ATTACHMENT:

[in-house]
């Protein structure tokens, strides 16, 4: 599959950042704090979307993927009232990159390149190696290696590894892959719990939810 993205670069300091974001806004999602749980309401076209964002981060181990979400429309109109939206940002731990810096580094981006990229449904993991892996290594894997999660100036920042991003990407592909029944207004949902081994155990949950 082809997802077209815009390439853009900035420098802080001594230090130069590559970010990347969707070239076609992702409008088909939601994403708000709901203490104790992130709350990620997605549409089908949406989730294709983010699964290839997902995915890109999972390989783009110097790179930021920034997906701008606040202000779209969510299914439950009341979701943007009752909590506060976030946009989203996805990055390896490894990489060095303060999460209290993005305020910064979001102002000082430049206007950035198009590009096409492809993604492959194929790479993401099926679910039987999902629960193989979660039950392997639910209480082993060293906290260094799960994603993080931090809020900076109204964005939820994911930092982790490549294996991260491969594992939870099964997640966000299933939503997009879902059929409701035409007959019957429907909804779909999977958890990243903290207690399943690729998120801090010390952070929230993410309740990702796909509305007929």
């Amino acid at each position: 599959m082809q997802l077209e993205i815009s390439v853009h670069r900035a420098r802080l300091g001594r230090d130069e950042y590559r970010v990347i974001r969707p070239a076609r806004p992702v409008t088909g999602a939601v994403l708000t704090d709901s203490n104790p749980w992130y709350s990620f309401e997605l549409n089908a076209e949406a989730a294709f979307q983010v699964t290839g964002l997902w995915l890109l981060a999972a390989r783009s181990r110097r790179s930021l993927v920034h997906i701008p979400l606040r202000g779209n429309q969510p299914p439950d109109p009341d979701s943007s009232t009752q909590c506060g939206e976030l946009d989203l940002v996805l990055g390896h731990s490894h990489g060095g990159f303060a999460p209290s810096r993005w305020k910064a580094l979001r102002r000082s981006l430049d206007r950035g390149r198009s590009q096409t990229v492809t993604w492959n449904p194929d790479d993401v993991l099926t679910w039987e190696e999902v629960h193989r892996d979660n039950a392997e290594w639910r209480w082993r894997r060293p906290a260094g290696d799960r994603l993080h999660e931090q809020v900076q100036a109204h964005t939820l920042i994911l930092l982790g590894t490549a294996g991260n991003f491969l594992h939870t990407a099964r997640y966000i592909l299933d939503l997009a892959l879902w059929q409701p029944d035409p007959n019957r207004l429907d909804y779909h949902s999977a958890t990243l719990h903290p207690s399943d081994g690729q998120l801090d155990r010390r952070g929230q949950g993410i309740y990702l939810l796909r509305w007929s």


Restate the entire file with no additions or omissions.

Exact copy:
[in-house]
């Protein structure tokens, strides 16, 4: 599959950042704090979307993927009232990159390149190696290696590894892959719990939810 993205670069300091974001806004999602749980309401076209964002981060181990979400429309109109939206940002731990810096580094981006990229449904993991892996290594894997999660100036920042991003990407592909029944207004949902081994155990949950 082809997802077209815009390439853009900035420098802080001594230090130069590559970010990347969707070239076609992702409008088909939601994403708000709901203490104790992130709350990620997605549409089908949406989730294709983010699964290839997902995915890109999972390989783009110097790179930021920034997906701008606040202000779209969510299914439950009341979701943007009752909590506060976030946009989203996805990055390896490894990489060095303060999460209290993005305020910064979001102002000082430049206007950035198009590009096409492809993604492959194929790479993401099926679910039987999902629960193989979660039950392997639910209480082993060293906290260094799960994603993080931090809020900076109204964005939820994911930092982790490549294996991260491969594992939870099964997640966000299933939503997009879902059929409701035409007959019957429907909804779909999977958890990243903290207690399943690729998120801090010390952070929230993410309740990702796909509305007929």
């Amino acid at each position: 599959m082809q997802l077209e993205i815009s390439v853009h670069r900035a420098r802080l300091g001594r230090d130069e950042y590559r970010v990347i974001r969707p070239a076609r806004p992702v409008t088909g999602a939601v994403l708000t704090d709901s203490n104790p749980w992130y709350s990620f309401e997605l549409n089908a076209e949406a989730a294709f979307q983010v699964t290839g964002l997902w995915l890109l981060a999972a390989r783009s181990r110097r790179s930021l993927v920034h997906i701008p979400l606040r202000g779209n429309q969510p299914p439950d109109p009341d979701s943007s009232t009752q909590c506060g939206e976030l946009d989203l940002v996805l990055g390896h731990s490894h990489g060095g990159f303060a999460p209290s810096r993005w305020k910064a580094l979001r102002r000082s981006l430049d206007r950035g390149r198009s590009q096409t990229v492809t993604w492959n449904p194929d790479d993401v993991l099926t679910w039987e190696e999902v629960h193989r892996d979660n039950a392997e290594w639910r209480w082993r894997r060293p906290a260094g290696d799960r994603l993080h999660e931090q809020v900076q100036a109204h964005t939820l920042i994911l930092l982790g590894t490549a294996g991260n991003f491969l594992h939870t990407a099964r997640y966000i592909l299933d939503l997009a892959l879902w059929q409701p029944d035409p007959n019957r207004l429907d909804y779909h949902s999977a958890t990243l719990h903290p207690s399943d081994g690729q998120l801090d155990r010390r952070g929230q949950g993410i309740y990702l939810l796909r509305w007929s």